Robert Downs the Author
Penchant for Vengeance 2018; The Convenient Escape 2017; LaCours Destiny 2016; Graceful Immortality 2015
- Can you tell your readers something about why you chose this particular topic to write about? What appealed to you about it?
I’ve always been fascinated with police procedurals, even though I had never written one before. I like challenging myself, so in this type of scenario, I often look at it as what’s the risk. If it’s no good, no one will ever read it but me. But I finished it, I sent it to my publisher, Black Opal Books, and they liked it, and here we are. I do believe I am growing and improving as a writer, and more than anything, I hope I show that with PENCHANT FOR VENGEANCE.
I grew up in a religious household, so there were themes in this novel that I wanted to explore, and that were important to me. It’s a bit of a departure from what I’ve written before, but I look at it as a good thing, not a bad one.
- How long does it take to research a topic before you write? And for this book?
I believe in John Grisham’s approach to research. I do as little of it as possible to sound believable and creditable. With that being said, I love to learn, and I am always learning random facts that I may, or may not, use in one of my books. I am like a sponge, and I constantly soak up the world around me, because I never know when I will discover some tidbit that will set my story off on a new course. When I discover one of these, my first thought is that’s fantastic. I can use that.
My process, and it’s not the process that will work for every writer, is to write the story first, as fast and as furious as my fingers and brain can go. Over the course of this process, I’ll discover where I get stuck, and therefore what I need to learn more about. Once in a while, I’ll surprise myself with what I do know, and sometimes I’ll bend the truth a little in order to make the story work. But either way, I don’t want to spend more time doing research than is absolutely necessary, because I get more joy from writing than I do from research.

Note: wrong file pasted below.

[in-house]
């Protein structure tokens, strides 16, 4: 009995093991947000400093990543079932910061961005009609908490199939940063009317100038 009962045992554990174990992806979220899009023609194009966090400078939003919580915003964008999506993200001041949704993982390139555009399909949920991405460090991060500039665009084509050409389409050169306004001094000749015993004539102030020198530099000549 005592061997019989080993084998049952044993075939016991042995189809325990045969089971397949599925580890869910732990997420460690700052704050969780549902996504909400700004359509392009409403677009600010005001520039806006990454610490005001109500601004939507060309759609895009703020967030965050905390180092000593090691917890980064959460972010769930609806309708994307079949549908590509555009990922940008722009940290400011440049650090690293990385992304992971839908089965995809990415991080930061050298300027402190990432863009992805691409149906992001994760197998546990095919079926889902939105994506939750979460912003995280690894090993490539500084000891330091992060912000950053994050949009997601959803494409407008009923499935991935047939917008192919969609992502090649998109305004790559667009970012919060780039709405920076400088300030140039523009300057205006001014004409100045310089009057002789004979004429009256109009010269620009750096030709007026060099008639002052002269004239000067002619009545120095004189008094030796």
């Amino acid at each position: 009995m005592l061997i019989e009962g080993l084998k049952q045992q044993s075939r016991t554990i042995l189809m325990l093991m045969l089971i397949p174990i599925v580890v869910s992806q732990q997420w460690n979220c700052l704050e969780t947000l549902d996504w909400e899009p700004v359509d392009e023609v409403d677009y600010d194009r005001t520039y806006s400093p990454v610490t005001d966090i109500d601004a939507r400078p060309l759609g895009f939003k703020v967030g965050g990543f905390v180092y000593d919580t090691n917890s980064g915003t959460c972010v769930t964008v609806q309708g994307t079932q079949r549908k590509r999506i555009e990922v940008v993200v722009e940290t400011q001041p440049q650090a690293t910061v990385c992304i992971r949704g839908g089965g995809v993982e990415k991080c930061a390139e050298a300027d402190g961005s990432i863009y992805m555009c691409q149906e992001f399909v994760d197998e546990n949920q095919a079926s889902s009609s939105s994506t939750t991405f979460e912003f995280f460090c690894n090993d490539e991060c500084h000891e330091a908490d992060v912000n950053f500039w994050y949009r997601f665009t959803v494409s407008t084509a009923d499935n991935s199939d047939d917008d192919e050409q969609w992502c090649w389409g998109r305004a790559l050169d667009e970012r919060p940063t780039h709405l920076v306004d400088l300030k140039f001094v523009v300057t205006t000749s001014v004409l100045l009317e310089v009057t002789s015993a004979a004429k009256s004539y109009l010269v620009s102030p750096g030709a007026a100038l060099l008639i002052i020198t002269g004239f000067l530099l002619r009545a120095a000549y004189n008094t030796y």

- How many times have you been rejected before your first novel was accepted or before this book was accepted?
I’ve been rejected so many times I’ve lost count. Stephen King used to nail his rejection letters on a wall, and the story goes that he had to get bigger and bigger nails to hold up his increasing number of letters. Rough guess is I’m hovering close to 1,000 myself, but that’s over the course of seventeen years of writing, and making every mistake you can imagine, like trying to publish books before the story was ready for an audience. I’ve also discovered that as a writer you never stop being rejected, so I just take it as another part of the process. It’s much easier to say no than it is to say yes, because yes requires some action from the other party. I also have this personality quirk where I can take the energy from negativity, and turn it into a positive that works for me. I have no idea where this particular gift came from, but it’s absolutely fantastic.
- Did you need to self-publish on e-books before a publisher took you up?
I did not. As writers, we shouldn’t compare our writing path to anyone else’s, because this can sometimes be a losing proposition. My journey has been to gradually build my writing career over time, and I have worked with some wonderful small presses thus far. If we’re being completely honest, some have been a bit more wonderful than others, but all have taught me valuable lessons about publishing that I will take with me for the rest of my life. That’s valuable, and when value is bestowed upon me, I consider myself lucky.